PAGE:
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Fantasy Football Do's and Don'ts
by Bovada Sportsbook

We're only in the preseason, but I'm already starting my list of do's and don'ts for the upcoming fantasy season. On the bubble? Kansas City's Larry Johnson. On one hand, Johnson is the best thing to happen to fantasy football since Inconvenient Al created (supposedly) the series of pipes and tubes now commonly referred to as "the Internet." And Johnson is why I became a pigskin gumshoe.

But on the other, he's elbow deep in contract issues and could possibly be traded.

From 2005 to 2007, his work rate rivaled that of the Amish. All that was missing from Johnson's 752 carries, 3,539 yards and 21 touchdowns were horses, bonnets and buggies.

If LaDainian Tomlinson was the Stallion of fantasy football, Johnson was the Clydesdale - making Chiefs coach Herm Edwards the exhausted equestrian (saddled with poor clock management skills).

So, yeah. I really need to know what Larry Johnson is doing this summer.

What else is a fantasy owner to do in the face of autumn's uncertainty? Johnson's potential is overwhelming. Under the watchful eye of Edwards - as in, "watch as I run Larry into the ground" - there's no telling what the upcoming season could bring.

Formerly implausible Nintendo numbers - 500+ carries, 2,200 yards and 20 TDs - seem frighteningly attainable. Attainable because taskmaster Herm is calling the shots. Frightening because Johnson can't possibly survive another monster season...can he?

Here's What to Do (and Don't)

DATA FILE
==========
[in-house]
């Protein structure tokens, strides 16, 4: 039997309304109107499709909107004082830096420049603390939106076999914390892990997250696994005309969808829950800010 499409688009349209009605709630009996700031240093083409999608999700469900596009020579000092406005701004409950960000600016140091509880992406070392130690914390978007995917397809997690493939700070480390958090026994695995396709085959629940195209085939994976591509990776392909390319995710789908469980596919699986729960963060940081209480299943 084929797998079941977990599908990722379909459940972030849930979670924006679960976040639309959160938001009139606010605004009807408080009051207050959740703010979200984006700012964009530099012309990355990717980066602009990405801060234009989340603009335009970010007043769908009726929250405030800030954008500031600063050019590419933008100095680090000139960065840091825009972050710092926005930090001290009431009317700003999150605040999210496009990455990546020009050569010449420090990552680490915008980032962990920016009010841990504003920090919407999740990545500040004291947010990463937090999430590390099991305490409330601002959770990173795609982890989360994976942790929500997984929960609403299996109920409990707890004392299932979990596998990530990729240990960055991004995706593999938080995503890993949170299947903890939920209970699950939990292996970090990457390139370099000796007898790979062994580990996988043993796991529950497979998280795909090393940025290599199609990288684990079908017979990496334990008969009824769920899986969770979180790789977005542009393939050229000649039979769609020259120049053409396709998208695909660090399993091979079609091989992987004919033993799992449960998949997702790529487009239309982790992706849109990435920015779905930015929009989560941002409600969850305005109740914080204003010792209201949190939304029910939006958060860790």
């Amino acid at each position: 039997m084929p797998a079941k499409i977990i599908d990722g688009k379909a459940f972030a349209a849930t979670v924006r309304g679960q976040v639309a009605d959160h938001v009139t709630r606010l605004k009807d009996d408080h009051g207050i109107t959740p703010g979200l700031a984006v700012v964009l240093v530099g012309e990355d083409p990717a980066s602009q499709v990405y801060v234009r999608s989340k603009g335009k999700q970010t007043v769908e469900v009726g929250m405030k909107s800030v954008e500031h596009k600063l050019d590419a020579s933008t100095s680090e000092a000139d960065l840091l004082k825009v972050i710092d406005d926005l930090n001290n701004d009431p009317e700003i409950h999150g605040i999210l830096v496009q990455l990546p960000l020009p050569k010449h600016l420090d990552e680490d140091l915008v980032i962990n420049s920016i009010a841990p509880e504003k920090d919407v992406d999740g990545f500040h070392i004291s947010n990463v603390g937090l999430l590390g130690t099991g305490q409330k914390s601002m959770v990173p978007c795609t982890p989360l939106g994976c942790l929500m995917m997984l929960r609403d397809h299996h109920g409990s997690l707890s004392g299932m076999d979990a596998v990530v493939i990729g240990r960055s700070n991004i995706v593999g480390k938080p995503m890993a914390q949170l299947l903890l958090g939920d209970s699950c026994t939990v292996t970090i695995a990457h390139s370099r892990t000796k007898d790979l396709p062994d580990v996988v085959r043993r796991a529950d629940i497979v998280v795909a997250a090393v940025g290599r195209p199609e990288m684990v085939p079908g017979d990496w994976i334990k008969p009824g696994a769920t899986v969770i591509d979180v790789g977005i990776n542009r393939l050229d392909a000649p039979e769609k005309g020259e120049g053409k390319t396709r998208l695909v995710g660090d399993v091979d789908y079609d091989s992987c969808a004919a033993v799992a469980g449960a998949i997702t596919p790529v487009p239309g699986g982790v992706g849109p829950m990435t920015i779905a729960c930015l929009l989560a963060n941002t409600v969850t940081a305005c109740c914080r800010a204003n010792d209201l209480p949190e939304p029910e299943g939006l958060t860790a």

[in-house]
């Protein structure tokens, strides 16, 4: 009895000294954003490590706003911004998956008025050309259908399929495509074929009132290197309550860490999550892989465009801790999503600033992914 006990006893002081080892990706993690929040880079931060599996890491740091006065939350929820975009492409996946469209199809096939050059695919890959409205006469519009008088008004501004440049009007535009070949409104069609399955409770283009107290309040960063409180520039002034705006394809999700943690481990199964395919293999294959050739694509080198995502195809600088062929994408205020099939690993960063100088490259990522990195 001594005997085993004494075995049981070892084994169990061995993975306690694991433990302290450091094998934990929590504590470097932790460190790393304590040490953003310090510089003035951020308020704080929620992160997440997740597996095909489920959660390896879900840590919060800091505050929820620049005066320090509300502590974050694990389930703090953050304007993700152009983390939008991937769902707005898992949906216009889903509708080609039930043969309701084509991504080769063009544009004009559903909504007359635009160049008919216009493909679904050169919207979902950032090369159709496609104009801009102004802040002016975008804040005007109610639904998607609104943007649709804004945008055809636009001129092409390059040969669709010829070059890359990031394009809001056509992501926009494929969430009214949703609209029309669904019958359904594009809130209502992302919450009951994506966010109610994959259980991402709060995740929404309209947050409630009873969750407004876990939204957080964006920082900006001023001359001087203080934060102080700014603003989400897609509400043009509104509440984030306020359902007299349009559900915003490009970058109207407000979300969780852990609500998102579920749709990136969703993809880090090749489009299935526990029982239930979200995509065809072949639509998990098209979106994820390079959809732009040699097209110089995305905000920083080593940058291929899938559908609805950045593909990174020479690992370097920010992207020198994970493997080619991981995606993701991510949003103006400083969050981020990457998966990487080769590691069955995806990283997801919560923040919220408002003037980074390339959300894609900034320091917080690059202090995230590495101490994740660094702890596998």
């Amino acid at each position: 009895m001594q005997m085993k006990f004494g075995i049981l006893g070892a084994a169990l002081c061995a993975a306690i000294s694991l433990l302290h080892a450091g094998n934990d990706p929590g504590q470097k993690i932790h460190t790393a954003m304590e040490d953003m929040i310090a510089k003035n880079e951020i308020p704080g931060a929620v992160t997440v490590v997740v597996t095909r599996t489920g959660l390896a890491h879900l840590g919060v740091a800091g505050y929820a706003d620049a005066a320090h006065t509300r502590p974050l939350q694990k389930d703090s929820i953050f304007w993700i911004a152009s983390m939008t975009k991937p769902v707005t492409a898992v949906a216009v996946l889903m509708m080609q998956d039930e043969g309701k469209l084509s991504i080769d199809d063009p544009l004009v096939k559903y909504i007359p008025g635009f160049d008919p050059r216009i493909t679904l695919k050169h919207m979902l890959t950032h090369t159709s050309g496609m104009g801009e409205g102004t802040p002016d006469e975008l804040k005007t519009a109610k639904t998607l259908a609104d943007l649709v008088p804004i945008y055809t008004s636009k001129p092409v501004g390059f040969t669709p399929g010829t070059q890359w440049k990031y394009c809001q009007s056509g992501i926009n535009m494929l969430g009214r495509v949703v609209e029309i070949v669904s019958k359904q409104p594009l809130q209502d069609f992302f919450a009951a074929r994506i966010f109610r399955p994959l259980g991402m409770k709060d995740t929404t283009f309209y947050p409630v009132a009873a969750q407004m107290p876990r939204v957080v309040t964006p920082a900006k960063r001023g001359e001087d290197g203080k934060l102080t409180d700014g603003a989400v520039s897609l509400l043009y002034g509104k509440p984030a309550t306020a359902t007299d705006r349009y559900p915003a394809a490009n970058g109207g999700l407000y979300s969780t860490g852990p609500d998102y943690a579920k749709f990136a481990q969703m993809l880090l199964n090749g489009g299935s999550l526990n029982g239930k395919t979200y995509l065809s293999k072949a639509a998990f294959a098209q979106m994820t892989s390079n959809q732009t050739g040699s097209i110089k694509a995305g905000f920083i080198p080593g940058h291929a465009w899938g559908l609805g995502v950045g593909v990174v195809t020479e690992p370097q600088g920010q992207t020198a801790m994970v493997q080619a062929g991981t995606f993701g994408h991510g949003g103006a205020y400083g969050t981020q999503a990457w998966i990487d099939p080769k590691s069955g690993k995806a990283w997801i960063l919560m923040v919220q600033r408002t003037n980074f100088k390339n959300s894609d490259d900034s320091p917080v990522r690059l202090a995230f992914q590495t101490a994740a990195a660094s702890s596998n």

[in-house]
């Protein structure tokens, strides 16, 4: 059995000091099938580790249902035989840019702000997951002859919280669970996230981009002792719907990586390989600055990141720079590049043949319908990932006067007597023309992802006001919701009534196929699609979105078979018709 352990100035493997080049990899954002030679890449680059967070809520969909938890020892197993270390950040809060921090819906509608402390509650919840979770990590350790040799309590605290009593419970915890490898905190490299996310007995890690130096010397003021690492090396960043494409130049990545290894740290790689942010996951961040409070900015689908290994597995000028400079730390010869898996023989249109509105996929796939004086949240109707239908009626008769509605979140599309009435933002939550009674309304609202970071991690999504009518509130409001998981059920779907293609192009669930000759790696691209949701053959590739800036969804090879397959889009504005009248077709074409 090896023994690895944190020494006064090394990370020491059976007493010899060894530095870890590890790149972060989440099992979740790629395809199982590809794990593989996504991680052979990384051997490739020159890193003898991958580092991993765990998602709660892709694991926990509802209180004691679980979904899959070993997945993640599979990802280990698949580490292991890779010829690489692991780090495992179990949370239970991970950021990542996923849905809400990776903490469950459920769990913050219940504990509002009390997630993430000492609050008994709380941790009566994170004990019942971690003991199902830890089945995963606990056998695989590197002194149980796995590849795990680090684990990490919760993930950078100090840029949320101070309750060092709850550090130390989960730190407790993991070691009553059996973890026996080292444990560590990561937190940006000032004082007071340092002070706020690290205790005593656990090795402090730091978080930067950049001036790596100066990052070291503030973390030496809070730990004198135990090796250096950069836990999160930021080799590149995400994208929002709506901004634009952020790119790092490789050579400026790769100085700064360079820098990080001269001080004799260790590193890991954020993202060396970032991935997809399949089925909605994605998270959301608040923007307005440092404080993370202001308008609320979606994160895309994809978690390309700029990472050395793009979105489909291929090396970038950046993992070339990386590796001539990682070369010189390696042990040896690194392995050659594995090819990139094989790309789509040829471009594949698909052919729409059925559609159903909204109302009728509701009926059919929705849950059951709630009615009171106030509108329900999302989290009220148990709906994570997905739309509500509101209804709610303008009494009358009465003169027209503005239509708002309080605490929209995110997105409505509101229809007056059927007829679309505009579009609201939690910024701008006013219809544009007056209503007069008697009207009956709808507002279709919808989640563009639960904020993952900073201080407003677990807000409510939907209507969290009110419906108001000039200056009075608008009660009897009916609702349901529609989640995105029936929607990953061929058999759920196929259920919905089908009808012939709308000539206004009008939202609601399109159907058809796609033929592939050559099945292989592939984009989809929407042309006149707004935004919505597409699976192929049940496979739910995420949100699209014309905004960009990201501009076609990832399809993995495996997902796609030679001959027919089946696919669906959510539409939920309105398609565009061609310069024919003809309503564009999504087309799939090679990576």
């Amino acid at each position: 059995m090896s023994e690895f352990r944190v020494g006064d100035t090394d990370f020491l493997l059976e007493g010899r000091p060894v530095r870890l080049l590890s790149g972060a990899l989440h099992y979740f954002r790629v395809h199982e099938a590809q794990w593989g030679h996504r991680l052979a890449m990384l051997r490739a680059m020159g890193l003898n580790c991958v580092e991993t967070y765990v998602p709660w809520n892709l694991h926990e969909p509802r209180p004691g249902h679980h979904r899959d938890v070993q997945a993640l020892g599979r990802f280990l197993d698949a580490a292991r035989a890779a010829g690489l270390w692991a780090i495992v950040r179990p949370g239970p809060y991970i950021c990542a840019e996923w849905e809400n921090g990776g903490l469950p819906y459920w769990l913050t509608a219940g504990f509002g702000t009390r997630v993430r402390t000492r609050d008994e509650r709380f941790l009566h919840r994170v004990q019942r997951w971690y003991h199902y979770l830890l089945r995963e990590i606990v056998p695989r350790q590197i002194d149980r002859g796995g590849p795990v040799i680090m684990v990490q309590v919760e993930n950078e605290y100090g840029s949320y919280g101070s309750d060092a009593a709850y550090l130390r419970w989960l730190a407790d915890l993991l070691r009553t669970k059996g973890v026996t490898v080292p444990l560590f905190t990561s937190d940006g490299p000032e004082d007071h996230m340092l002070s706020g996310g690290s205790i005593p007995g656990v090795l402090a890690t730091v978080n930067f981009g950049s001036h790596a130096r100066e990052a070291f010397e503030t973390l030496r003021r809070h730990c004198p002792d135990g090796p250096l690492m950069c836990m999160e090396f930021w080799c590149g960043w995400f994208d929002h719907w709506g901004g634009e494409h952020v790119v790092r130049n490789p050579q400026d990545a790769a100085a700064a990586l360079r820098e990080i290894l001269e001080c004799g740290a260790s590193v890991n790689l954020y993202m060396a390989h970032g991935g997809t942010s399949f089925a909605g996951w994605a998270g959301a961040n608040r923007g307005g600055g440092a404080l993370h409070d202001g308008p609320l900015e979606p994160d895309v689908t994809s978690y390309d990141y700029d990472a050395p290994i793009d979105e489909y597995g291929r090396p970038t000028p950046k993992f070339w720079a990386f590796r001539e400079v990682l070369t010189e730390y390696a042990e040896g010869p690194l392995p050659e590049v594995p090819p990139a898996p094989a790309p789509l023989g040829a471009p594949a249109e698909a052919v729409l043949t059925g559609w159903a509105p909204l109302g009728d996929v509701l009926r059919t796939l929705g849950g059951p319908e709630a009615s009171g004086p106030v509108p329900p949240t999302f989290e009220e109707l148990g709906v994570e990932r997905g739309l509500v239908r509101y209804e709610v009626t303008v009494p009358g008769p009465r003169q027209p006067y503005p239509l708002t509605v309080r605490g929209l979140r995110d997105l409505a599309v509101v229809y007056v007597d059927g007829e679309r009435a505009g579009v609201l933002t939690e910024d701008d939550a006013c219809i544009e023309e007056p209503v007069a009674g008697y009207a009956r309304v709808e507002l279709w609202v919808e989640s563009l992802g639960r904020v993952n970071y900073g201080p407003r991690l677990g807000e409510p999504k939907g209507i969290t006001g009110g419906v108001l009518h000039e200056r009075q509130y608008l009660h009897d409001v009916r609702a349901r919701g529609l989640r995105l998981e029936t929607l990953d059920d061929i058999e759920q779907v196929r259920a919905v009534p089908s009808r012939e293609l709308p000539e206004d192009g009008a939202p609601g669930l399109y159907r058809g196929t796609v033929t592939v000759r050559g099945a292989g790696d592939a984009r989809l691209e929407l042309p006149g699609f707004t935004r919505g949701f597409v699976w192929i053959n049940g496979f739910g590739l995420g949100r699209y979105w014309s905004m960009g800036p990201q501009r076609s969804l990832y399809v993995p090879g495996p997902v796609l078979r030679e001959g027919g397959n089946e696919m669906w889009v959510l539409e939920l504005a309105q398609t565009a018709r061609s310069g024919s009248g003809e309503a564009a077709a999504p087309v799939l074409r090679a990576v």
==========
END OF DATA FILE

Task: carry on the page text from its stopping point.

DO - realize that the Chiefs are probably going to start Brodie Croyle at QB. He could be the worst starter in a league that boasts ramen noodles like Josh McCown, Rex Grossman and Charlie Frye as "well, we gotta start someone" first-stringers.

There is a good chance Croyle will throw eight passes all year, and three of them will be intercepted. You don't need an abacus to figure how many rushing attempts that works out to.

DON'T - fall into the Chiefs RB handcuff theory. Many assume that if Johnson holds out or is traded, current cupholders Michael Bennett, Derrick Ross and Kolby Smith will become viable fantasy assets. They won't.

If Johnson is gone, the Chiefs become instantly unwatchable and will start putting up scorelines similar to those of their soccer counterparts, the Wizards.

DO - start looking ahead for sleeper running back picks. Along with Johnson, there have never been so many questions about star RBs. Shaun Alexander is on the wrong side of 30 with a cracked foot. Tomlinson has to return to the stratosphere after his out-of-this-galaxy 2006 campaign.

Frank Gore sees more injuries than a battlefield hospital, including a recurring case of fumbilitis, Steven Jackson plays on turf and is overworked (cue the torn ACL) and Brian Westbrook is made of porcelain.

Two surprise runners for 2007:

Brandon Jackson, Green Bay - The Pack is bereft of quality runners, so former Nebraska standout Jackson should be the de facto No. 1 based on pedigree alone. Career backups Vernand Morency and Noah Herron will battle to avoid CFL relocation. Although I hear Saskatchewan is lovely in the winter.

Ladell Betts, Washington - Clinton Portis' bum shoulder and hand were a blessing for Betts last season. The injuries shelved C-Po over half the regular season and allowed Betts to post career highs of 1,599 all-purpose yards and five TDs. He'll force the dreaded fantasy time-share with Portis in Washington this year.

DON'T - Try and groom yourself a QB. Let deathtraps like Oakland, Detroit and Cleveland do that for you. While you might be selecting Brady Quinn for the future, all you're really doing is screwing up the present.

Drafting a veteran like Trent Green, Steve McNair, Jeff Garcia or Chad Pennington will give you a few games to analyze situations. Let the dust settle before you hit the waiver wire and pick up the signal caller of the future, OK?

5Dimes Sportsbook